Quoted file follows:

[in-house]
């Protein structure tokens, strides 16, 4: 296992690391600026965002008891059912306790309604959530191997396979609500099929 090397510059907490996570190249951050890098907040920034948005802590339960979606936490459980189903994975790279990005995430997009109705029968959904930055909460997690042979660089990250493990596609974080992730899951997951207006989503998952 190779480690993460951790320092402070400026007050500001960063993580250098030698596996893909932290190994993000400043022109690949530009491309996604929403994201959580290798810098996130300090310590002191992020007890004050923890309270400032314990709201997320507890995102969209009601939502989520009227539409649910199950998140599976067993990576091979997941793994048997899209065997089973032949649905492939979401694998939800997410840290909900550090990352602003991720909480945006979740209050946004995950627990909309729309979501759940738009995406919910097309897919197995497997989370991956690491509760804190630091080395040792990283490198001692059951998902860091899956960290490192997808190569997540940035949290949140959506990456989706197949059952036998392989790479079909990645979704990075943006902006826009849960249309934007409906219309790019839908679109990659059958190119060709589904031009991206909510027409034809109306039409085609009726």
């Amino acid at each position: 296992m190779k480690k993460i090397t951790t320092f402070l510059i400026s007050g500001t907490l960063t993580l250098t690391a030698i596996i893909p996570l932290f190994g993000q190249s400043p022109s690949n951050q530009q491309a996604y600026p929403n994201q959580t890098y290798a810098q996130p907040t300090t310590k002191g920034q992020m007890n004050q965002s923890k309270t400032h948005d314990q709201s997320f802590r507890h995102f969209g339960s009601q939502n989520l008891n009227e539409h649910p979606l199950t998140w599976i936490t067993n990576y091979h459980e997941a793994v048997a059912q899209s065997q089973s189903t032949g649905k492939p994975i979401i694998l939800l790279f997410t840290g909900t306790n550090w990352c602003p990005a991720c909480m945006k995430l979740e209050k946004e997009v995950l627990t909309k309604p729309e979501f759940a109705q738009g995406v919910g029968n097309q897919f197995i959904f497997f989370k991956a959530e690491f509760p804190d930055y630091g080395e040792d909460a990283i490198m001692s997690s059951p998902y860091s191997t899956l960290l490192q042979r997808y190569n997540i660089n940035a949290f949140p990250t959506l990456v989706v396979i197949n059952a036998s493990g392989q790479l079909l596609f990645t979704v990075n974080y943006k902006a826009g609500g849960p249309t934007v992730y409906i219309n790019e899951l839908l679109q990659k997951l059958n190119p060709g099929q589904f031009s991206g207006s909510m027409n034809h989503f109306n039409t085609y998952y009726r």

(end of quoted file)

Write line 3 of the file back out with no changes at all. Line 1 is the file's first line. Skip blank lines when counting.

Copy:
């Amino acid at each position: 296992m190779k480690k993460i090397t951790t320092f402070l510059i400026s007050g500001t907490l960063t993580l250098t690391a030698i596996i893909p996570l932290f190994g993000q190249s400043p022109s690949n951050q530009q491309a996604y600026p929403n994201q959580t890098y290798a810098q996130p907040t300090t310590k002191g920034q992020m007890n004050q965002s923890k309270t400032h948005d314990q709201s997320f802590r507890h995102f969209g339960s009601q939502n989520l008891n009227e539409h649910p979606l199950t998140w599976i936490t067993n990576y091979h459980e997941a793994v048997a059912q899209s065997q089973s189903t032949g649905k492939p994975i979401i694998l939800l790279f997410t840290g909900t306790n550090w990352c602003p990005a991720c909480m945006k995430l979740e209050k946004e997009v995950l627990t909309k309604p729309e979501f759940a109705q738009g995406v919910g029968n097309q897919f197995i959904f497997f989370k991956a959530e690491f509760p804190d930055y630091g080395e040792d909460a990283i490198m001692s997690s059951p998902y860091s191997t899956l960290l490192q042979r997808y190569n997540i660089n940035a949290f949140p990250t959506l990456v989706v396979i197949n059952a036998s493990g392989q790479l079909l596609f990645t979704v990075n974080y943006k902006a826009g609500g849960p249309t934007v992730y409906i219309n790019e899951l839908l679109q990659k997951l059958n190119p060709g099929q589904f031009s991206g207006s909510m027409n034809h989503f109306n039409t085609y998952y009726r």